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Not sure how to go about solving this. If anyone has a hint on how to start this, that would be great!

If G is a simple graph with no self-loops with 17 edges and complement of G has 19 edges, how many vertices does G have? Explain how you got your answer.

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  • $\begingroup$ Wait... so how many edges does $G$ have? 17? or 19? You said two different things in the same line. Is it that $G$ has $17$ edges and something else has $19$ edges? What is that something else? The line graph of $G$? The graph complement of $G$? $\endgroup$
    – JMoravitz
    Commented Dec 2, 2017 at 4:01
  • $\begingroup$ The complement of G has 19 edges $\endgroup$
    – JRob
    Commented Dec 2, 2017 at 4:01
  • $\begingroup$ You should correct your post then with that information. Now that that ambiguity is out of the way, what do you know about what a graph complement is? If we were to consider the union of the edge set of $G$ with the edge set of the complement of $G$, what type of graph does that make? How many edges does it have? If it has $n$ vertices, how many edges does it have in terms of $n$? $\endgroup$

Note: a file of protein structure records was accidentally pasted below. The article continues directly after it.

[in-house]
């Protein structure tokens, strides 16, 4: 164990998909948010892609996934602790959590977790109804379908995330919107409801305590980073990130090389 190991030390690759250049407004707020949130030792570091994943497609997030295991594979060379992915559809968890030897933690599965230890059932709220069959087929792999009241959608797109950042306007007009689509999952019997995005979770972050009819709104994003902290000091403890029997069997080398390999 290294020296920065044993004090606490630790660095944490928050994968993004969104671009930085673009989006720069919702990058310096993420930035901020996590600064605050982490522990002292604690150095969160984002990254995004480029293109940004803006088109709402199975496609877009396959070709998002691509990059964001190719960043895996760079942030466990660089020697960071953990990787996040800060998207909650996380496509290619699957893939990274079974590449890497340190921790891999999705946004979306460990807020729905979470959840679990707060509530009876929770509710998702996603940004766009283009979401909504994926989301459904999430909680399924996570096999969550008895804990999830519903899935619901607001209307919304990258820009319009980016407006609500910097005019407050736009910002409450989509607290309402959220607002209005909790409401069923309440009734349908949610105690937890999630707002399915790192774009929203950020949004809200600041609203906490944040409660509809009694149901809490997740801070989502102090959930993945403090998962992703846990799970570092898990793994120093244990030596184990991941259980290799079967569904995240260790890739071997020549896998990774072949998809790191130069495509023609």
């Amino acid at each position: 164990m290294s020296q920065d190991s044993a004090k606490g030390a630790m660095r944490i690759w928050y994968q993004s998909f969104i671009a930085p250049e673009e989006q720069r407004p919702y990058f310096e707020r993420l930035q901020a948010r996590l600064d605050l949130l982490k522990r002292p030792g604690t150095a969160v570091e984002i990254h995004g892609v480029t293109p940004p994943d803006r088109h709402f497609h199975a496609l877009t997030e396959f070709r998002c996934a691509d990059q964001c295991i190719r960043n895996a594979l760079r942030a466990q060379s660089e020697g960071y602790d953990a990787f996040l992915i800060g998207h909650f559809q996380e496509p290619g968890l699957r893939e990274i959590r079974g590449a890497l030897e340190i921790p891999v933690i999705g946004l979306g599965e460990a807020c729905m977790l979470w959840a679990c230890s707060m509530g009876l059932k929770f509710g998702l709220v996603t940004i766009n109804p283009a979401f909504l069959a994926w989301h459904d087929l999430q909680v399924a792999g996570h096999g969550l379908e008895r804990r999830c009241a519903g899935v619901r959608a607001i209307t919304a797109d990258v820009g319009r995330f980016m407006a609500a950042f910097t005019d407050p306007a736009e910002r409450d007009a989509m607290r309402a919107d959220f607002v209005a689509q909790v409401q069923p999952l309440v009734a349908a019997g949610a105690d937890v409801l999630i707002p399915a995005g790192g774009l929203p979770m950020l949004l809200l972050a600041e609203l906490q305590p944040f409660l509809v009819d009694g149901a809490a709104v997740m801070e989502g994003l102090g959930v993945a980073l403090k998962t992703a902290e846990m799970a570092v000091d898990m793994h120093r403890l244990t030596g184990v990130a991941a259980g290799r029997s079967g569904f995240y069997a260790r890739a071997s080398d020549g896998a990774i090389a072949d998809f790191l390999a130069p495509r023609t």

– JMoravitz
    Commented Dec 2, 2017 at 4:03
  • $\begingroup$ The graph complement is the edges that are not in G so if G has 17 edges this would mean that there are 19 ways that G is not connected? $\endgroup$
    – JRob
    Commented Dec 2, 2017 at 4:07
  • $\begingroup$ That is not what I was trying to get at. $G$ has some edges and $G'$ (what I'll use to denote the complement of $G$) has all of the edges that $G$ doesn't have and none of the edges that $G$ does have. If we were to combine $G$ and $G'$ by taking the graph union, then we have all possible edges for our vertices, what is called a complete graph. $\endgroup$
    – JMoravitz
    Commented Dec 2, 2017 at 4:10

1 Answer 1

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We know that, when we join $G$ and its complement together, we have a complete graph with $17 + 19 = 36$ edges. Since in a complete graph all vertices are connected and therefore $|E| = |V|(|V|-1)/2$, we know that $|V| = 9$.

Now, we'll construct one such graph. Consider a graph with $9$ vertices arranged in a circle, with every vertex connected to every vertex that's either 1 or 2 away in the circle. This graph has $18$ edges. Remove an arbitrary one, and there's your $17$.

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  • $\begingroup$ Thanks. Edited. $\endgroup$ Commented Dec 2, 2017 at 5:41
  • $\begingroup$ 36 vertices???? $\endgroup$ Commented Dec 2, 2017 at 7:50

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